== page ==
Could we have a second consecutive summer where Brian Cashman swings a reunion trade?
Marc Topkin of the Tampa Bay Times reported yesterday that the Yankees were one of many teams in attendance scouting right-hander Nathan Eovaldi, who dominated the Mets through seven innings of one-hit ball. The 28-year-old racked up nine strikeouts without a walk.
Of course, Eovaldi had shown flashes of that talent in his 51 games in pinstripes. He went 23-11 with a 4.45 ERA in that time, but the results never seemed to match his stuff. Disaster struck in August 2016, when it was revealed that Eovaldi had a torn flexor tendon and partially-torn ulnar collateral ligament in his right elbow.The Rays signed him as a reclamation project, giving him a one-year deal worth $2 million that also had a matching club option for $2 million. He rehabbed throughout 2017, and returned to pitch six no-hit innings in his return from the 60-day disabled list in 2018.
Eovaldi is a rental starter who could be had for much cheaper then someone under years of control. The Yankees have been known to target young starters who are cost controlled so that they can spend big money elsewhere. That would not be the case here but an acquisition of Eovaldi would be akin to the Jaime García trade of 2017. That trade was intended to add depth so that the younger pitchers on the staff could limit their innings.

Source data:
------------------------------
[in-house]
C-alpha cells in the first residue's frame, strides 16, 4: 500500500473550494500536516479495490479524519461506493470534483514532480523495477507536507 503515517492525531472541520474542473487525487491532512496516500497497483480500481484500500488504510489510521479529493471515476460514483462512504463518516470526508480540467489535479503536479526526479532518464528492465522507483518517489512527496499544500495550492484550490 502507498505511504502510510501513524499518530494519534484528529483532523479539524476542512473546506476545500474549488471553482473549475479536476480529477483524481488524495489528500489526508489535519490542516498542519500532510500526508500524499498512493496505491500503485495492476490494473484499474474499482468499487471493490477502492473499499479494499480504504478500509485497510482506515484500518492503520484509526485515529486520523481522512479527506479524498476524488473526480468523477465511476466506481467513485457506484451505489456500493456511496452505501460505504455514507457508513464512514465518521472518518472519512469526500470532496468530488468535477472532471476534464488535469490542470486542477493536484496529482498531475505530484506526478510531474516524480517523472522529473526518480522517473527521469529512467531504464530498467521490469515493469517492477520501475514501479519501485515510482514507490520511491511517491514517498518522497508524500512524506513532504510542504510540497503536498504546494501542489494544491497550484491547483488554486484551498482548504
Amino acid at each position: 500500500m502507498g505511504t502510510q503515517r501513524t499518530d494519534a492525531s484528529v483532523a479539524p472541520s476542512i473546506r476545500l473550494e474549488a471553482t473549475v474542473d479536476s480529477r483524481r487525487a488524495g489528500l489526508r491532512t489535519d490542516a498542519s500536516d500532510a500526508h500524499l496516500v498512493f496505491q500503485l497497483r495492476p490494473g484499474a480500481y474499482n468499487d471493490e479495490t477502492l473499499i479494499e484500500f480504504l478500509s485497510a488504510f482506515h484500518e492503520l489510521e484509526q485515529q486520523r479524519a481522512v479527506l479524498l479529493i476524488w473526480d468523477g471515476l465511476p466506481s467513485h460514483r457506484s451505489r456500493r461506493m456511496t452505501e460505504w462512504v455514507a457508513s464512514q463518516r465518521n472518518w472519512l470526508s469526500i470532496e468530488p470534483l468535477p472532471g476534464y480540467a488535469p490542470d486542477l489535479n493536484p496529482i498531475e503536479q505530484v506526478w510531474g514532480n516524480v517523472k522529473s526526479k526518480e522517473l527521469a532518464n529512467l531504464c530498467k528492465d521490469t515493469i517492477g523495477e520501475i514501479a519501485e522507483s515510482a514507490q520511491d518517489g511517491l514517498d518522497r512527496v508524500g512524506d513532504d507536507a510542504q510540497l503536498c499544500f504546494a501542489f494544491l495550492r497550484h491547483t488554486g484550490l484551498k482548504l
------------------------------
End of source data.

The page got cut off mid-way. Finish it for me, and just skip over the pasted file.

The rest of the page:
On the J.A. Happ front, it seems the Yankees’ bludgeoning of the veteran lefty has led to a dispute between the Blue Jays and Yankees about his value. Buster Olney of ESPN reports the teams are having “continued conversations” about Happ, but they are “haggling over the price tag”.
Olney thinks the best course of action for the Yankees is to wait out the Blue Jays and the rest of the trade market to see if any better starting pitchers become available. I agree with Buster here, since Happ really doesn’t seem like the type of arm to be a difference-maker in a playoff series.
Now, I could understand this kind of trade if it would be a García-like maneuver. But Happ can’t be the guy they put all their trust in to deliver in the postseason.